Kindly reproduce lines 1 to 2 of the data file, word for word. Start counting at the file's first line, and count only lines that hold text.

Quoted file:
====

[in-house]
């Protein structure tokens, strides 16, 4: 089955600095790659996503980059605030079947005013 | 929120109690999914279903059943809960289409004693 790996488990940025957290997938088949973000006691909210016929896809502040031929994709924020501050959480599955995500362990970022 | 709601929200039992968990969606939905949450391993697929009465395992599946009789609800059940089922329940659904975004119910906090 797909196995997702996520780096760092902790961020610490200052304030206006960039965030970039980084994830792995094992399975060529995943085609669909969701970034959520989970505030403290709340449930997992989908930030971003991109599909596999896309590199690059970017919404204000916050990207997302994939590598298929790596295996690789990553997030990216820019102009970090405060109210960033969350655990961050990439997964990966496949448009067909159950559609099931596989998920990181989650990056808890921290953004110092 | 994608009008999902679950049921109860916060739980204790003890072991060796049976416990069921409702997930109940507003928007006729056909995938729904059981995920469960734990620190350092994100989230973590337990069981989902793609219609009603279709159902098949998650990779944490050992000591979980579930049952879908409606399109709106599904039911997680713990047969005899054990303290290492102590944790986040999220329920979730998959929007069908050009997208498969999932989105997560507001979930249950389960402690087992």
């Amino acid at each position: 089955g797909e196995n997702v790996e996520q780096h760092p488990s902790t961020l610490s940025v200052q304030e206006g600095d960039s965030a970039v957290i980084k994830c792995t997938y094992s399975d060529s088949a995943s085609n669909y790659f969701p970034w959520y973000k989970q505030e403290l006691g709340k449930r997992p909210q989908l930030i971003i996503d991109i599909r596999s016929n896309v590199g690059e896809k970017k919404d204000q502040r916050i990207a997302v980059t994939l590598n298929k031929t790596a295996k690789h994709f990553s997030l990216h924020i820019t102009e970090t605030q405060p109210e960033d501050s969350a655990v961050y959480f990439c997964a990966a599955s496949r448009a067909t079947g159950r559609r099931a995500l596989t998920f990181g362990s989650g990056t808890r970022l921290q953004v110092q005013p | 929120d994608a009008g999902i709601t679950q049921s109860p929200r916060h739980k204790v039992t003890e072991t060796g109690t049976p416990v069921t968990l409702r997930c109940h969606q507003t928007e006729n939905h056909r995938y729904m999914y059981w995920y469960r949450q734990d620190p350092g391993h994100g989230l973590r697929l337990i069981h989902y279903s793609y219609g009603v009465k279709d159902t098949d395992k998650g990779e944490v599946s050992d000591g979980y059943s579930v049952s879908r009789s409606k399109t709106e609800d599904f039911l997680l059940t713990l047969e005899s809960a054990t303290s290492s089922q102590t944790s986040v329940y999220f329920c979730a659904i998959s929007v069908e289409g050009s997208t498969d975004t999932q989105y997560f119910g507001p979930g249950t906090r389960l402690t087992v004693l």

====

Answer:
[in-house]
């Protein structure tokens, strides 16, 4: 089955600095790659996503980059605030079947005013 | 929120109690999914279903059943809960289409004693 790996488990940025957290997938088949973000006691909210016929896809502040031929994709924020501050959480599955995500362990970022 | 709601929200039992968990969606939905949450391993697929009465395992599946009789609800059940089922329940659904975004119910906090 797909196995997702996520780096760092902790961020610490200052304030206006960039965030970039980084994830792995094992399975060529995943085609669909969701970034959520989970505030403290709340449930997992989908930030971003991109599909596999896309590199690059970017919404204000916050990207997302994939590598298929790596295996690789990553997030990216820019102009970090405060109210960033969350655990961050990439997964990966496949448009067909159950559609099931596989998920990181989650990056808890921290953004110092 | 994608009008999902679950049921109860916060739980204790003890072991060796049976416990069921409702997930109940507003928007006729056909995938729904059981995920469960734990620190350092994100989230973590337990069981989902793609219609009603279709159902098949998650990779944490050992000591979980579930049952879908409606399109709106599904039911997680713990047969005899054990303290290492102590944790986040999220329920979730998959929007069908050009997208498969999932989105997560507001979930249950389960402690087992």